A Scottish council is planning to generate thousands of pounds of income through advertising and sponsorship deals involving schools.
The same council is proposing to introduce a policy of placing up to six schools under a single headteacher - a move that it hopes will save pound;350,000 next year.
The move has been branded "totally ridiculous" by one union and criticised for turning unpromoted teachers into "heads on the cheap" by another (see below).
Both this year and next, Highland Council hopes to raise pound;25,000 "through targeted sponsorship arrangements between schools and local companies", according to its budget papers.
The council has set up a special income generation unit that is attracting sponsors for everything from lamp posts and roundabouts to payslips, said a council spokesman. The side of a school was "no different", he added.
"This is part of a push to generate income through sponsorship and advertising," the spokesman continued. "The more money we generate, the fewer jobs and services we have to cut."
Parents' representatives, however, have advised the council to err on the side of caution. The introduction of advertising and sponsorship "would not be without controversy", warned Eileen Prior, executive director of the Scottish Parent Teacher Council
"You don't get something for nothing and if private companies are going to sponsor schools, they are going to want something back. You have to be really cautious about what exactly the message is you're giving out, particularly where children are concerned," she continued.
Describing commercial sponsorship in schools as a "difficult area", Larry Flanagan, general secretary of the EIS, said: "While it would be acceptable for a local business to support something like an S6 yearbook or a charity event, if commercial sponsorship is being sought to compensate for cutbacks in educational budgets then that would be problematical and something we wouldn't wish to see happen."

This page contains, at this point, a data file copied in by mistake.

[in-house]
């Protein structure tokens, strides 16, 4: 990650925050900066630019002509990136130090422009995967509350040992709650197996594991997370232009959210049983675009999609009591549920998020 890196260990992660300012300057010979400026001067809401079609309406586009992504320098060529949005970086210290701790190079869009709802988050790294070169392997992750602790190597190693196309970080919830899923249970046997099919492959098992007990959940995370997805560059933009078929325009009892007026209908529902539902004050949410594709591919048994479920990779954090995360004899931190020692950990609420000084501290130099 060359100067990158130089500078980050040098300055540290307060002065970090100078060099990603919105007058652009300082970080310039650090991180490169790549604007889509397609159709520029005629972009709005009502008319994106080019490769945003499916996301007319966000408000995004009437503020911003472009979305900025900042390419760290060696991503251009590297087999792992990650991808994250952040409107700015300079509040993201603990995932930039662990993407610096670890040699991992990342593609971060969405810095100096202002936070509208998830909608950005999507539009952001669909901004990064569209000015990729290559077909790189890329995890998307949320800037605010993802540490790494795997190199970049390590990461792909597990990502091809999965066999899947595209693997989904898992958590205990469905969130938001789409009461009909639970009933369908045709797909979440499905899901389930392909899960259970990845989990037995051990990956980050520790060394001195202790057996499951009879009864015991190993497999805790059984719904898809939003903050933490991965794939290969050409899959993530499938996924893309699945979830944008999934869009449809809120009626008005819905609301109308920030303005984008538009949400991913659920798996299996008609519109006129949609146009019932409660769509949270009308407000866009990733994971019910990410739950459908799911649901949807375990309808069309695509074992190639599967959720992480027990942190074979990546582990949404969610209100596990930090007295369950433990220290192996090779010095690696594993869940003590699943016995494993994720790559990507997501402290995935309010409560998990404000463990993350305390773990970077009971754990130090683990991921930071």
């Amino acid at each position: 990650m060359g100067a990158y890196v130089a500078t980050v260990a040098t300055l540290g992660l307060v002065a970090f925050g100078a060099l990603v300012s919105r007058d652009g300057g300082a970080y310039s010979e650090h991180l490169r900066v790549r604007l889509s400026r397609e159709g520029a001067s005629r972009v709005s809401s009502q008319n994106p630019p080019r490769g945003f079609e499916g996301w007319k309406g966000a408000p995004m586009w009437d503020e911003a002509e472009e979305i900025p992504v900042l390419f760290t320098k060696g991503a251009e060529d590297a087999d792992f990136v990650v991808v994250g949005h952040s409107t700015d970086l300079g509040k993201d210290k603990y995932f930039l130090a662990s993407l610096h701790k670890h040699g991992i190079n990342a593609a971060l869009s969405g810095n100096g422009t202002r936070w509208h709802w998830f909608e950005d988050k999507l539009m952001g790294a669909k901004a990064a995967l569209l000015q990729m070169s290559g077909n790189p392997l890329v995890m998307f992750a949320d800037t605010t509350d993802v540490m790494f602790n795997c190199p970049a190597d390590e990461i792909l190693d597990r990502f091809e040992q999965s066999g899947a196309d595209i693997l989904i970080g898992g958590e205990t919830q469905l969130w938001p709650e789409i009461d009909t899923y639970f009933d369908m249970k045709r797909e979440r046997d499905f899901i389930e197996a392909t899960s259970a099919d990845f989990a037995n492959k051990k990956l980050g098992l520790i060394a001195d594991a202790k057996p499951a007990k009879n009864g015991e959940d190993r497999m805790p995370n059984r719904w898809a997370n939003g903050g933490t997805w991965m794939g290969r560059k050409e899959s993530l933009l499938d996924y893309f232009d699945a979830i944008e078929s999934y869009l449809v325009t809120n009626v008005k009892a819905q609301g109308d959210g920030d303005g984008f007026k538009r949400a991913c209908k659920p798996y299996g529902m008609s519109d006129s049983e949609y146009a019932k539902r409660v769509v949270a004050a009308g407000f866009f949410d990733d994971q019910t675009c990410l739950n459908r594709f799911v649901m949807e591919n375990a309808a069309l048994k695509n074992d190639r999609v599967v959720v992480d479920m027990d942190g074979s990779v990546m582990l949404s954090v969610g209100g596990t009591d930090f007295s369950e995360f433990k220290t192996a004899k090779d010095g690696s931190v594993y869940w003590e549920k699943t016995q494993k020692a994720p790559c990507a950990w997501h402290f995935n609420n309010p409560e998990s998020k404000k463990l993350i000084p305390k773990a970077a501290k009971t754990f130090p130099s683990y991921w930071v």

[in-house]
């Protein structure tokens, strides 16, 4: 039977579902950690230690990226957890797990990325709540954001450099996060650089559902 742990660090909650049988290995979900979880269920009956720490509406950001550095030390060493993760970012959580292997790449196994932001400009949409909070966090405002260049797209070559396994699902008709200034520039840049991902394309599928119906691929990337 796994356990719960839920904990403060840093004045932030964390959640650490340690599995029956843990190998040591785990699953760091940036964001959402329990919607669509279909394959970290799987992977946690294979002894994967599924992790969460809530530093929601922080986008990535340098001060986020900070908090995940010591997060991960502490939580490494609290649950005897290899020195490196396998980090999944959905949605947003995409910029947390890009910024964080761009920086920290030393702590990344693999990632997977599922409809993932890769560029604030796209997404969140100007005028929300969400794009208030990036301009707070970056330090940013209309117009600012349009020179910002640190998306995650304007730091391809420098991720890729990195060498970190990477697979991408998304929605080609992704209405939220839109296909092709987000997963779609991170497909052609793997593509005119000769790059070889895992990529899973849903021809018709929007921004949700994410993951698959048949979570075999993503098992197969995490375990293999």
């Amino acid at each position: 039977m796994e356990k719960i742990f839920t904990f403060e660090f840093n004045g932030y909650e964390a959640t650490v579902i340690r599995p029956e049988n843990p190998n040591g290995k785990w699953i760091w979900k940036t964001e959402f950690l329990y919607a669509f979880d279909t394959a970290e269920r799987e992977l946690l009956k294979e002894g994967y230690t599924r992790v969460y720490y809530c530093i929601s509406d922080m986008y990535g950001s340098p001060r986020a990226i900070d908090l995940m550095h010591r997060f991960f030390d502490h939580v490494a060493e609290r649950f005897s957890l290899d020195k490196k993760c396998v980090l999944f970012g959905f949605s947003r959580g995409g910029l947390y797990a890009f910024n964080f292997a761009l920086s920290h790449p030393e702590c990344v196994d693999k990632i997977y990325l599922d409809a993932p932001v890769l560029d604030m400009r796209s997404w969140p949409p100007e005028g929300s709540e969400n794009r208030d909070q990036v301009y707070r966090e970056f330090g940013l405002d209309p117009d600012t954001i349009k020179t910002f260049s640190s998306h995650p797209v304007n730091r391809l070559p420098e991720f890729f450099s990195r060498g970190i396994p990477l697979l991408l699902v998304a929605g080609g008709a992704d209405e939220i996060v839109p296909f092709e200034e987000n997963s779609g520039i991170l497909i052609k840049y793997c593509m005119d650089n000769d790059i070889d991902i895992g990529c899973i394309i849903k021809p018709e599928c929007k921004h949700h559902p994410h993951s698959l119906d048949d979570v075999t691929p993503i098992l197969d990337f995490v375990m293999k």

Selling advertising space on pieces of school property to counter state budget cuts has become common practice in some parts of the US. Adverts can be found inside and outside school buses and on textbook covers, in- school television monitors, scoreboards and websites.
Earlier this month, The New York Times reported on Humble Independent School District, which has already sold the naming rights to nearly every piece of its high school's football stadium, including the entryway, the press box and the turf. It is now marketing the school roof because it lies directly in a flight path for Bush Intercontinental Airport in Houston.
Highland Council hopes to save pound;350,000 next year by introducing plans to allow clusters of up to six schools to be run by a single headteacher.
Currently 32 Highland primaries are involved in joint headships, most of which involve one head working across two, or in a few cases, three schools.
But the council is now considering the introduction of groupings of four to six schools to save money and release heads from teaching duties.
The move was "totally ridiculous", said the EIS union's local association secretary, Andrew Stewart.
Primary heads' representatives have also warned that Highland may not save money through this move. The council would need to promote staff to lead in the head's absence, pointed out Greg Dempster, general secretary of the AHDS union. If such structures were not put in place, unpromoted teachers were in danger of becoming "heads on the cheap", he said.
A public consultation run by Highland Council last year found two-thirds of respondents (66 per cent) were against the idea of one head running between four and six schools, but the figure rose to 76 per cent when the responses of only those with school-aged children were counted.
Highland struggled to recruit headteachers, said a council spokesman. But saving money was the main driver behind the move to increase the number of schools for which one head could be responsible, he admitted.
Original headline: Council wants to raise cash from school sponsors